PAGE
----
In the past few years the User Experience industry has gained a lot of momentum, designing websites and mobile applications that are intuitive and fun to use.
User Experience (more commonily called UX) basically describes the experience someone has while using a product, website, or app. To put it simply, if you go to a website and find everything you need quickly and efficiently, without a lot of fuss, that’s a good user experience. If you visit a website and aren’t sure where to click, or you get stuck somewhere and can’t find what you’re looking for, that’s a bad user experience.
Today, there’s an entire industry of professionals dedicated to improving the user experience on different websites. For those of you building your own sites, you are your own UX designer. Though there’s a lot to learn, you can easily avoid some common UX mistakes that designers, developers, and DIY’ers alike all run into. Let’s look at some frequent UX mistakes and highlight what you can do to correct them.
1. Serving mystery meat
This sounds weird, right? But the term “mystery meat” is quite applicable; when you’re presented with a clickable icon, button, or image that leads you to a page you weren’t expecting, you’re getting the mystery meat.
A lot of times this mystery meat appears when people try to get creative with new kinds of buttons and icons. Over time, we’ve all been trained to look for specific cues to navigate online—a little phone icon will lead you to the phone number, a magnifying glass takes you to search, etc. Throw an unexpected or ambiguous choice into the mix, and people will get confused.
If you’re worried that your website may be riddled with mysterious icons, buttons, or directions, ask yourself, “if this is the first time I have ever been to this site, would this make sense to me?” If the answer is “no,” it’s probably time for a change.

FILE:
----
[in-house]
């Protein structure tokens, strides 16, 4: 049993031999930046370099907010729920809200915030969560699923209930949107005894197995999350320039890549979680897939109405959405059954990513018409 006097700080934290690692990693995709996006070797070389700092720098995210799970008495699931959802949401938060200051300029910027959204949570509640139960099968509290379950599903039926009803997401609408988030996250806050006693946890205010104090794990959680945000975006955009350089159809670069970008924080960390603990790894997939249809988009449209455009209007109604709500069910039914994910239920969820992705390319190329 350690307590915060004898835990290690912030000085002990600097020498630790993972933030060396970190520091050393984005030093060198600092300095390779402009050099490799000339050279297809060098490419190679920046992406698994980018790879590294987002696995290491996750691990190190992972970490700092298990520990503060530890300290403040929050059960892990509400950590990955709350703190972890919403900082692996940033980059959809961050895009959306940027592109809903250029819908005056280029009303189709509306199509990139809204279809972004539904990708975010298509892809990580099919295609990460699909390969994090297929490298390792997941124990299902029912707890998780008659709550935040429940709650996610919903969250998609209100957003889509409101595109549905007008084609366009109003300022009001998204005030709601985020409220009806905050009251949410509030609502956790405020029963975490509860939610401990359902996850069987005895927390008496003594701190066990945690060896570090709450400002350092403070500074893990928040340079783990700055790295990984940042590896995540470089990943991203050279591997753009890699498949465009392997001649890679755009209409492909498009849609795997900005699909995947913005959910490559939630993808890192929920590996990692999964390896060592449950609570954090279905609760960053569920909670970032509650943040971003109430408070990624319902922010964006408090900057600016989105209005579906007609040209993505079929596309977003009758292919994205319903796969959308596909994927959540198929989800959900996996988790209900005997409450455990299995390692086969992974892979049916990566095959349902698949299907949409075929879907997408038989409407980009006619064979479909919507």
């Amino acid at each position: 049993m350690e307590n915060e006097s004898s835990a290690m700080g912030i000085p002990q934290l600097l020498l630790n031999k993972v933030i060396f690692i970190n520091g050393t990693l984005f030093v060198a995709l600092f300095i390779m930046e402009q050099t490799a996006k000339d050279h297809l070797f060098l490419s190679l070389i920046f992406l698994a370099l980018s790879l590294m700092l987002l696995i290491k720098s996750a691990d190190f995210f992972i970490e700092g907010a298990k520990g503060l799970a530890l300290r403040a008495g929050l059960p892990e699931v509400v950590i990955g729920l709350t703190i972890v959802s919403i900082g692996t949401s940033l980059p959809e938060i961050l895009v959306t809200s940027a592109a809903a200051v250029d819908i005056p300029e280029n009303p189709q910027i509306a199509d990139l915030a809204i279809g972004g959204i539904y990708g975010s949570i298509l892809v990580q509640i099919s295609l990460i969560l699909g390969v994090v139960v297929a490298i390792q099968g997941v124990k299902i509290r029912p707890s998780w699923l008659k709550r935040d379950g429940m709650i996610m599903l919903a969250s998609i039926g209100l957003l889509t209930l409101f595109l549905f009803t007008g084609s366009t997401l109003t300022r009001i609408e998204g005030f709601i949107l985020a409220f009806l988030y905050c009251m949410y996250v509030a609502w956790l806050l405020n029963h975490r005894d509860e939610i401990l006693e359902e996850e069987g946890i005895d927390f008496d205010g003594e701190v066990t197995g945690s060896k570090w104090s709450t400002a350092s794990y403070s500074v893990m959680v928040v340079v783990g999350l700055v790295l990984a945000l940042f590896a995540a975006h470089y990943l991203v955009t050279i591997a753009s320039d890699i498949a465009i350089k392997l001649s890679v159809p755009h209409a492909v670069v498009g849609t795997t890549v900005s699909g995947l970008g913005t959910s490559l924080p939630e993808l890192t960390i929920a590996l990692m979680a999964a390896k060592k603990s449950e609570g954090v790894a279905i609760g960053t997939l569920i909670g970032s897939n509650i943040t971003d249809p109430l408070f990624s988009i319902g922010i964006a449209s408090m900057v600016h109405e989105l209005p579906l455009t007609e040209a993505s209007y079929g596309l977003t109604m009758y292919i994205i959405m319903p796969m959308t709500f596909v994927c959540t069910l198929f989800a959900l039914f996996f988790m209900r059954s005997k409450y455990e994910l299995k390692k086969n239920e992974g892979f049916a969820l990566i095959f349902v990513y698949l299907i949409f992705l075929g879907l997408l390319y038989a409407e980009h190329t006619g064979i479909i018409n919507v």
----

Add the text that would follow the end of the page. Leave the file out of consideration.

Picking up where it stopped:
The solution is often very simple: use icons and images that have been universally established to represent an action. There are great resources online like flaticon.com and graphicburger.com, which have dozens of free sets of icons for you to use, all utilizing industry-recognized designs.
2. Ignoring user feedback
When I was creating my first mobile application design, I didn’t add a “forgot password” option. That seems so obvious, right? I always forget my own passwords to sites that I don’t visit regularly. But I still would have overlooked this feature in my own app if I hadn’t asked a friend to review my design.
In addition to the missing password link, she found my design confusing and didn’t understand what the app would be used for. I thought she was crazy. It was obviously designed to keep people on schedule by setting simple tasks. I immediately ignored her feedback and moved on to choosing which color scheme I thought would work best for the app. It wasn’t until I shared that version with some other people that I got the same feedback as before. I guess I was the crazy one, I wasn’t listening and I got ahead of myself. Once I took a step back and reviewed all of my collected feedback, I found clear patterns and changes that could have been made easily if I had listened earlier on.
Save yourself days of unnecessary work by listening to feedback early on, and it will save you hours of lost sleep! Usabilla.com is a great site to gather continuous user feedback from your visitors; getting access to this kind of information has never been easier.
3. Forgetting to write
Time and time again we have been told to avoid text because people don’t read it, and that is absolutely true. However, if there’s too little text it leaves the user with questions that you aren’t providing answers to.